Dance groups compete for a slot at the Verizon Center

October 11, 2012

Georgetown has finally caught on to the reality television craze.

Sponsored by the Athletics Department, Hoyas Got Talent is a dance competition among five Georgetown dance groups — Georgetown University Dance Company (GUDC), Black Movement Dance Theater (BMDT), GU Jawani, the Step Team, and Groove Theory. Georgetown students, using an app on the Athletics Department’s Facebook page, can vote for their favorite dance group, and the winner will receive the chance to perform during a halftime show at a Georgetown men’s basketball game at the Verizon Center.

Each group submitted a video of a past performance this year for placement on the Facebook page, and each group will have the opportunity to perform at Midnight Madness on Oct. 12 to sway the ever-important undecided voters.

Erica Pincus (SFS ’13) and Kara Thomas (COL ’13), the leaders of GUDC, have been preparing for the competition to win one of the performance slots at the Verizon Center. “Ultimately, the competition is that the top three groups get to perform at the Verizon Center,” Pincus said.

GUDC has been practicing since early September in preparation. “We had two of our girls … choreograph it,” Thomas said. “They decided to do a big, high-energy piece. We had a bunch of rehearsals and taught almost the entire company the dance.”

The other dance groups haven’t been slacking either.

Jason Thompson (MSB ’14), the Creativity Director for Groove Theory, helped choreograph the group’s performances used to persuade students to vote for them. “We performed for the NSO Pep rally and Community Service Day,” said Thompson. “Once we had auditions so new people came on the team, we performed at the Homecoming tailgate and halftime at the Homecoming Game.”

Groove Theory has continued intensive training even after the Homecoming game in preparation for Midnight Madness. “Since Homecoming, we have kept up a steady stream of advertising (primarily through social media) to bring in votes,” LaTara McLemore (COL ’13), a leader of Groove Theory, wrote in an email. “And, of course, we are in the process of preparing for Midnight Madness … We will be in rehearsal every night this week to insure we deliver a quality performance for all the Hoyas present at Midnight Madness.”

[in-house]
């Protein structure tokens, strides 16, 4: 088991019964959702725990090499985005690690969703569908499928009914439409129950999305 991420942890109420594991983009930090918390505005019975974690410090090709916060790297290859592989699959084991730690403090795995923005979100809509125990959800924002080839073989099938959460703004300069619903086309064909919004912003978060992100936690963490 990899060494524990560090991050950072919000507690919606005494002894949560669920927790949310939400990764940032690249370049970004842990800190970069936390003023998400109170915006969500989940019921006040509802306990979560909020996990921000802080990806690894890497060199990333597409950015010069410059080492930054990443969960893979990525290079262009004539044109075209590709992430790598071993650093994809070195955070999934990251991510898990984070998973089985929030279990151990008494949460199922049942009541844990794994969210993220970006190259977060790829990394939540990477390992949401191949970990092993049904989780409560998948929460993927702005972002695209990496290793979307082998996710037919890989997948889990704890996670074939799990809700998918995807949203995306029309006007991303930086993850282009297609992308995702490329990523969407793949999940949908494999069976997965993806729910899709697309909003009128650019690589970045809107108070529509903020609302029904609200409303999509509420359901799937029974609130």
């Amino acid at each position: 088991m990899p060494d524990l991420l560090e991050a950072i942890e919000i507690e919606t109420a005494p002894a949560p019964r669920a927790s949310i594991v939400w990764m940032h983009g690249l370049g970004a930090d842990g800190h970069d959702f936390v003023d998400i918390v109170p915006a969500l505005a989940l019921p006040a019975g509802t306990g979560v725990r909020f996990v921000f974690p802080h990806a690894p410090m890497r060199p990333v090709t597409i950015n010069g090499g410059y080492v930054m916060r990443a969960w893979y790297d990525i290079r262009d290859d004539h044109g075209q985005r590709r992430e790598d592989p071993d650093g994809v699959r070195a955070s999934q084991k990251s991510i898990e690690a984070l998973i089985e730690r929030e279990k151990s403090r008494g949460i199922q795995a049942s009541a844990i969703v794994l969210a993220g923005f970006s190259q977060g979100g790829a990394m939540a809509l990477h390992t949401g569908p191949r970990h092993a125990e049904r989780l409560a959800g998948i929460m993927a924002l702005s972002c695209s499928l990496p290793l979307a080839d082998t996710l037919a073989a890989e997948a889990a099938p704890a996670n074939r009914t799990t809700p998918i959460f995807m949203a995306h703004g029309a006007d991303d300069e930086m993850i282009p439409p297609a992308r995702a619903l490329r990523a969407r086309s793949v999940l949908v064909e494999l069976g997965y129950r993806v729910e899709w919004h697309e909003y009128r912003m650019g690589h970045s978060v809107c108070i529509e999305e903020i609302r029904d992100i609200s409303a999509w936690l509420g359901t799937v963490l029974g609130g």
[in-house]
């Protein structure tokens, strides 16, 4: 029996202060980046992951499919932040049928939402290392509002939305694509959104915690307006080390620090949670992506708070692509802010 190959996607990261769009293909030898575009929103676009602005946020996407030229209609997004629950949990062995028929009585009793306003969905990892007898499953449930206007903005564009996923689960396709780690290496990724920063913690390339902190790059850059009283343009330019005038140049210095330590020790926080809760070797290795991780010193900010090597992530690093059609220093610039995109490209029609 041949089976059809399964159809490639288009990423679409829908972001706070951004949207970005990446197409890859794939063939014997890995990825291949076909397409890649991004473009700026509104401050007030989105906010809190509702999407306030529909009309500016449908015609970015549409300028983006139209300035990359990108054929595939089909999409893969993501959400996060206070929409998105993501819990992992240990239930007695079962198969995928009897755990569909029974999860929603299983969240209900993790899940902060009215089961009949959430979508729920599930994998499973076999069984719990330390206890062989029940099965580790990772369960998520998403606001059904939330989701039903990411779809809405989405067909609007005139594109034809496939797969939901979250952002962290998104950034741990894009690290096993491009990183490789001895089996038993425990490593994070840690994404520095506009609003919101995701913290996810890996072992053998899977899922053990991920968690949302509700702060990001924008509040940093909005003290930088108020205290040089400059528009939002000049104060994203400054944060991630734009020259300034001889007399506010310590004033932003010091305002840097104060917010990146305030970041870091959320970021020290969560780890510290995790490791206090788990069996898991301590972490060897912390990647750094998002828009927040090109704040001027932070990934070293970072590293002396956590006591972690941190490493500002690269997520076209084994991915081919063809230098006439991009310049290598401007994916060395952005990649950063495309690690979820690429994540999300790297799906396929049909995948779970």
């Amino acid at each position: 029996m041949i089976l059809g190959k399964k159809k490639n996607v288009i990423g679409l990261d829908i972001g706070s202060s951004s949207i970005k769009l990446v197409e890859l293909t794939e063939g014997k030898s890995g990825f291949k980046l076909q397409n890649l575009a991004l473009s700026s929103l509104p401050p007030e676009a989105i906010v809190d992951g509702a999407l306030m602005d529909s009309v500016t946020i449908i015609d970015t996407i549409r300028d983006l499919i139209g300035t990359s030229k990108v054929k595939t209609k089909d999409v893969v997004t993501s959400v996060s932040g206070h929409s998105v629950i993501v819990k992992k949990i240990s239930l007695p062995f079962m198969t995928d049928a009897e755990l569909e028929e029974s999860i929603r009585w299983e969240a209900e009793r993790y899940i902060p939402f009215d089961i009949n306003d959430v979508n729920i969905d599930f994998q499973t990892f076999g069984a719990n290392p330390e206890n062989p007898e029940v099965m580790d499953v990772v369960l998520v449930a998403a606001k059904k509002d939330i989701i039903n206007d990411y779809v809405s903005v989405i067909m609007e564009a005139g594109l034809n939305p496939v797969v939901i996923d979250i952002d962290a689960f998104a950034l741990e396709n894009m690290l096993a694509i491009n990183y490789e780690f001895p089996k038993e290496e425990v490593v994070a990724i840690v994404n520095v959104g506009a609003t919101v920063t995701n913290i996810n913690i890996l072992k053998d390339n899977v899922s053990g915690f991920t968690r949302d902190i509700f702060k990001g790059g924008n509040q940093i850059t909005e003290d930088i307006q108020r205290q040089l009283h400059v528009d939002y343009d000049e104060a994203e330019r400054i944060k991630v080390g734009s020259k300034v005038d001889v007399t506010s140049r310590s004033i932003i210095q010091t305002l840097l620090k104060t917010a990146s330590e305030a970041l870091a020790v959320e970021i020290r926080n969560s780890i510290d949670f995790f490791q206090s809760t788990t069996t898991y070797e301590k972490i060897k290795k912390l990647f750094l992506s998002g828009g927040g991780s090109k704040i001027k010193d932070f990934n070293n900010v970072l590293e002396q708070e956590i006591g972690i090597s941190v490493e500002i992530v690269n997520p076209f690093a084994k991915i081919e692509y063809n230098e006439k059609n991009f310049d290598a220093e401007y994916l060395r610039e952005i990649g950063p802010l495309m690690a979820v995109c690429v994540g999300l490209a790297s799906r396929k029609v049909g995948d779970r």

BMDT prepared a new style to up the tempo in their performances. “We utilized more pop music and more mainstream music,” said Bernadette Nelson (SFS ’14), a performer for BMDT. “So the choreography is a little different from what you would see at a BMDT show.”

But the incentives for the competition are not just glory and the opportunity to perform at the Verizon Center. Nelson believes that Hoyas Got Talent gives Georgetown dance groups more visibility than ever before. “The Department of Performing Arts wanted to get more exposure of on-campus groups,” Nelson said. “I think it’s a really great opportunity for the on-campus performing arts groups to get more exposure not just through the shows we put on.”

The dance groups all hope to increase the popularity of performing arts on campus. “The dance and arts community in general on campus is so vibrant and so talented, but it’s not always the most recognized community,” Pincus said. “So I think it is great that the Athletics Department is collaborating with that community on campus.”

Not all dance groups, however, heard about the opportunity to participate in Hoyas Got Talent.

Sana Imam (COL ’15)—founder of Bindaas, a dance group that recently performed at the Mr. Georgetown Pageant—did not receive any notice for Hoyas Got Talent.

“The coordinators of Midnight Madness never contacted us,” she said.

The Sports Promotion department of Georgetown Athletics apologized for its mistake.

“We did our best to spread the word as much as possible through the Performing Arts Center, Student Activities Committee, posting on HoyaLink, and speaking to groups who performed at campus events,” the department wrote in an email to the Voice. “This opportunity was open to any and all performers on campus. We deeply apologize if any group was unaware of the contest.”

Imam claims Bindaas would have refused the chance to compete anyways. “Even in the event that they had contacted us we would have said no anyways because we just did auditions and got our new team,” she said.

In spite of the miscommunication between the Athletics Department and some dance groups, Hoyas Got Talent provides a valuable opportunity perform on a larger stage than is available on campus.

“We are just really excited because it is great to have an opportunity to get the exposure of a basketball game, because dance isn’t that big on campus,” Thomas said. “Not a lot of people have the opportunity to perform at a basketball game.”

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